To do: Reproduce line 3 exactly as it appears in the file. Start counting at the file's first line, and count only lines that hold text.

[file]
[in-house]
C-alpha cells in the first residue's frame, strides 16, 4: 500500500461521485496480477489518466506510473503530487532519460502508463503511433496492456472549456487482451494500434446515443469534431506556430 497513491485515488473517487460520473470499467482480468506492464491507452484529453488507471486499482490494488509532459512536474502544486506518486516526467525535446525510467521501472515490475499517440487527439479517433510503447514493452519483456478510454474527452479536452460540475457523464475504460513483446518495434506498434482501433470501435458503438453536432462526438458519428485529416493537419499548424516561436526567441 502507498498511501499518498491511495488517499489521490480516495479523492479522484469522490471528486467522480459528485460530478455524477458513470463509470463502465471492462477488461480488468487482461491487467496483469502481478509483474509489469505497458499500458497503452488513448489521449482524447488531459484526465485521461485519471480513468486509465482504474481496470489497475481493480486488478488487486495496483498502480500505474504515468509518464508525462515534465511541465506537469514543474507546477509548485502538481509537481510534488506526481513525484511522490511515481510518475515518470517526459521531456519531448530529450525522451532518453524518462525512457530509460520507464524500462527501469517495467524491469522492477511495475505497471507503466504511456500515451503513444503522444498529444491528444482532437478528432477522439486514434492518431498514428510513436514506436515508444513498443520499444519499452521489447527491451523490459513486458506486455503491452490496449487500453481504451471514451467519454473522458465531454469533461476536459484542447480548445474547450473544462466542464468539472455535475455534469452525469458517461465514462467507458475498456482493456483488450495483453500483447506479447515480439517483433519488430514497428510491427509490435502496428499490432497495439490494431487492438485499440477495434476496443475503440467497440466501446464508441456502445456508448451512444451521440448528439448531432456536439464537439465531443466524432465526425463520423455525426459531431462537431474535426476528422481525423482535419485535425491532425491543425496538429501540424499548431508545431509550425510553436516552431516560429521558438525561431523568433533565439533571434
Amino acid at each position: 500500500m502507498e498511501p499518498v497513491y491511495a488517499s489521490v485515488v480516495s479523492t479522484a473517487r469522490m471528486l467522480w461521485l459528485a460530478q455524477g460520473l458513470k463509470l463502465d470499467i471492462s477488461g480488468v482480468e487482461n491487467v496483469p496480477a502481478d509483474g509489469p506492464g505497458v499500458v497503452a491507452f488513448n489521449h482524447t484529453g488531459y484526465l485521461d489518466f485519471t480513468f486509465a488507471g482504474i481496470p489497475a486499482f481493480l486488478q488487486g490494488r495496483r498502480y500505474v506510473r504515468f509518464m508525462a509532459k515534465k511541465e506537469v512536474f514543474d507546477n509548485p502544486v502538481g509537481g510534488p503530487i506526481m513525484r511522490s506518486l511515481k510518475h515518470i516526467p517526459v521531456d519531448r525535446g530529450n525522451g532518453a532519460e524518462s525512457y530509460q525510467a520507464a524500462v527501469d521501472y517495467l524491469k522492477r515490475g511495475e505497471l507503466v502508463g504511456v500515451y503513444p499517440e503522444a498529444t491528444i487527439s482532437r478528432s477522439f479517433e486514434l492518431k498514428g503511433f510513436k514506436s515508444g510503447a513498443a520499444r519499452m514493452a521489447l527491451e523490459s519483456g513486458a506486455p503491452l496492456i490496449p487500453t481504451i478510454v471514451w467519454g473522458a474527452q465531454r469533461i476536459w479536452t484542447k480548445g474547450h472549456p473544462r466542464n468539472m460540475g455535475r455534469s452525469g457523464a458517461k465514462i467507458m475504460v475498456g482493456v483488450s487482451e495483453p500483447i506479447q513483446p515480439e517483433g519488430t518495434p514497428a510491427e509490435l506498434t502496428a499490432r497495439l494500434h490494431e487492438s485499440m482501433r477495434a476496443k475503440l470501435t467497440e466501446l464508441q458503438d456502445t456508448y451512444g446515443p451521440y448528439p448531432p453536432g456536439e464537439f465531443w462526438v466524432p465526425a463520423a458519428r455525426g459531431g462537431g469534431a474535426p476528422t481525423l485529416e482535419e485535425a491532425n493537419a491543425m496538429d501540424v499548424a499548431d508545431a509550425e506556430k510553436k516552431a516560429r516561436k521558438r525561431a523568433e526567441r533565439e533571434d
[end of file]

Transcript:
Amino acid at each position: 500500500m502507498e498511501p499518498v497513491y491511495a488517499s489521490v485515488v480516495s479523492t479522484a473517487r469522490m471528486l467522480w461521485l459528485a460530478q455524477g460520473l458513470k463509470l463502465d470499467i471492462s477488461g480488468v482480468e487482461n491487467v496483469p496480477a502481478d509483474g509489469p506492464g505497458v499500458v497503452a491507452f488513448n489521449h482524447t484529453g488531459y484526465l485521461d489518466f485519471t480513468f486509465a488507471g482504474i481496470p489497475a486499482f481493480l486488478q488487486g490494488r495496483r498502480y500505474v506510473r504515468f509518464m508525462a509532459k515534465k511541465e506537469v512536474f514543474d507546477n509548485p502544486v502538481g509537481g510534488p503530487i506526481m513525484r511522490s506518486l511515481k510518475h515518470i516526467p517526459v521531456d519531448r525535446g530529450n525522451g532518453a532519460e524518462s525512457y530509460q525510467a520507464a524500462v527501469d521501472y517495467l524491469k522492477r515490475g511495475e505497471l507503466v502508463g504511456v500515451y503513444p499517440e503522444a498529444t491528444i487527439s482532437r478528432s477522439f479517433e486514434l492518431k498514428g503511433f510513436k514506436s515508444g510503447a513498443a520499444r519499452m514493452a521489447l527491451e523490459s519483456g513486458a506486455p503491452l496492456i490496449p487500453t481504451i478510454v471514451w467519454g473522458a474527452q465531454r469533461i476536459w479536452t484542447k480548445g474547450h472549456p473544462r466542464n468539472m460540475g455535475r455534469s452525469g457523464a458517461k465514462i467507458m475504460v475498456g482493456v483488450s487482451e495483453p500483447i506479447q513483446p515480439e517483433g519488430t518495434p514497428a510491427e509490435l506498434t502496428a499490432r497495439l494500434h490494431e487492438s485499440m482501433r477495434a476496443k475503440l470501435t467497440e466501446l464508441q458503438d456502445t456508448y451512444g446515443p451521440y448528439p448531432p453536432g456536439e464537439f465531443w462526438v466524432p465526425a463520423a458519428r455525426g459531431g462537431g469534431a474535426p476528422t481525423l485529416e482535419e485535425a491532425n493537419a491543425m496538429d501540424v499548424a499548431d508545431a509550425e506556430k510553436k516552431a516560429r516561436k521558438r525561431a523568433e526567441r533565439e533571434d